In the hospital room, the monitors' steady beeping begins to pick up in pace as, in her mind, Anais finds herself pulled up into the man's arms. It hurts, it hurts so much and she whines at the pain, resisting at first. Her feet are too broken to take weight, her arms too weak. But between the push of Amrit's mind and her own will to live, the will that kept her from simply dying at the end of "Julie's" vision, the woman finds herself able to stand. Every movement causes another flurry of ash to flake away from her skin, leaving the pale expanse beneath unbroken, untouched. The snow outside has stopped falling, the night touched with a growing light. As Amrit speaks of them, people do appear on the other side of the window; they look in, cupping their hands against the glass and smiling at the pair inside. Some might be familiar to the man. Senator Petrelli is there, flanked by a pair of women, one with pale red hair, the other with dark. Others too, stamped by common blood. Family members, her father, her sister, her brother.
But Anais isn't looking at them. As light floods the Starbucks, she tilts her head up to look Amrit in the eye. She isn't smiling. She looks awed. "Who are you?" she asks, just before the sunlight grows so bright it blots out everything.
And in that quiet hospital room, the monitors now sounding a frantic alarm of activity, the pale woman in the bed suddenly thrashes and reaches up to pull the tubes that had been passed through her mouth, her nose. She is choking, gagging, struggling to breathe on her own.
Amrit feels weakened as he gives more and more of himself to Anais. His strength starts to falter, as his hands sting from the glowing embers. He refuses to lose contact, however. He just lets her see the people waiting for her, and then turns to look at her when he realizes she's looking at him. At her question, he answers, "I'm an Avenger. And I suppose now… A Healer too." Then he is suddenly snapped out of Anais's head as she achieves consciousness. Thrown back into his own body, he staggers and nearly falls over. His head is pounding, a rhythmic painful beat that mimics his rapid heart rate. His eyes feel like they're about to explode out of their sockets. And on top of that there's blood running out of his nose and has dripped all over his shirt and the sheets and the floor.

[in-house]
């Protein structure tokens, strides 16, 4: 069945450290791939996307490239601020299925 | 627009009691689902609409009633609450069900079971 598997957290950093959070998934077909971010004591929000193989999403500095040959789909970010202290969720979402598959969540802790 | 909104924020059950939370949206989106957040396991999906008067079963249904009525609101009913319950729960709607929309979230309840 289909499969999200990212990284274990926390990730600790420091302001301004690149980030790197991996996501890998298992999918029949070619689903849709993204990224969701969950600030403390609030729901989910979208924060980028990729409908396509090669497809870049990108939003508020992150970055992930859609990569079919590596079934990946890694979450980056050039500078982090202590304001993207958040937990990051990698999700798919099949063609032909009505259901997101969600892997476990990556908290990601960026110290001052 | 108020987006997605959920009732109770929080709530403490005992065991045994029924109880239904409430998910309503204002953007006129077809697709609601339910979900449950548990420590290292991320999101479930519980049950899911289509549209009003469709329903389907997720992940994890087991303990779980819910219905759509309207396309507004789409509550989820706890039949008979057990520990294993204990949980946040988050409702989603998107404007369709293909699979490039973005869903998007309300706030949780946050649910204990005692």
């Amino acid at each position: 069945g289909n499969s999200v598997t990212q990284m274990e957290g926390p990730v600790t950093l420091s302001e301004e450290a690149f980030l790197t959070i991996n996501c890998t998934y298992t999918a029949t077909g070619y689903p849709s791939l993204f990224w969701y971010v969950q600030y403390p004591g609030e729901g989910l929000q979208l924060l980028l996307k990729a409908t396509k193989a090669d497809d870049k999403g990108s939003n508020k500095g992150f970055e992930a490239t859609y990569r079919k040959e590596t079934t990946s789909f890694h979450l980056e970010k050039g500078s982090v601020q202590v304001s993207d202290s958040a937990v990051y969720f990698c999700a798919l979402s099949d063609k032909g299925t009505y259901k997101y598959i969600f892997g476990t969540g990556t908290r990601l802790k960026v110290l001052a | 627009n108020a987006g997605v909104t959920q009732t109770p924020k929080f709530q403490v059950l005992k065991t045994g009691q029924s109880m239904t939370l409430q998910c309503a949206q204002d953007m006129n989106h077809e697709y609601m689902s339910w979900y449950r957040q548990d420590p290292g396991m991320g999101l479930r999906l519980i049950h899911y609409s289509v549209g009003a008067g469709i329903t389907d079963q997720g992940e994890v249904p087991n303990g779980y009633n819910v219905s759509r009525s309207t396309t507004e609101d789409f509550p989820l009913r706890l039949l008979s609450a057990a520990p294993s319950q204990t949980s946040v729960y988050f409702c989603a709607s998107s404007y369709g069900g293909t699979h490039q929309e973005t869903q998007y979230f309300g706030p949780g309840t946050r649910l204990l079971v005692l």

But Anais is awake. He did it. Or rather… SHE did it with his help. If she had given in and wallowed in misery, there would have been nothing he could do short of rewriting her mind so that she forgot she ever encountered this mystery girl. And that could have been very bad down the line. He moves forward and scrabbles at the tubes and such at the same time she is, wiping his nose with one sleeve, and then putting both hands to work trying to make sure she can breathe properly.
The tubes fall away, leaving Anais coughing but breathing under her own power. As her eyes open, her hands find his and seize them, clinging with desperate strength. The same awe shines in that gaze as before, mixed with fear, concern and confusion. But she sees him, and she recognizes him. "I'm not dead," she croaks before her mind processes the fact that Amrit looks half-dead, himself. "Are you alright? Oh god…Nurse? Nurse!"
It was only a whisper, that summons, her throat abraded by the tubes. But already in the hallway, the thump of soft-soled shoes can be heard approaching at a rapid clip. The monitors read to the nurses' station, and the staff has been alerted. They're coming, quickly.
But before they arrive, Anais grips the man's hands. Not intending to prevent his escape. She simply has something else to tell him. "Thank you. Thank you so much. Amrit."
Amrit just breathes hard and fast, yet smiling at Anais's affirmation. "I'll be fine," he tries to assure her as she whispers fiercely, trying to call for help. Now that he's not focusing on one thing anymore, though his head hurts, he can hear the thoughts of incoming nurses. They're not taking their time, either. He starts to prepare to leave, when Anais takes his hands. He could just brush her thanks off and get out of here in time, but he wants to make sure that the job is done right. "No, Anais… Thank you for letting me help you. And never let go of your own strength. Never stop believing that you can accomplish whatever you set your mind to. If you can hold onto that, then that is all the thanks I require." His words end shortly before the nurses arrive, most likely. And whenever they do arrive, they would probably find Anais alone, with blood on the sheets and floor, but no sign of any injuries. Amrit himself is just going to wait for the nurses to pass by him as though he isn't even there, and then walk out of the room, file in hand. Once he has recovered, he'll investigate the street address given.
One might not always get what one wants, but sometimes one gets what one needs.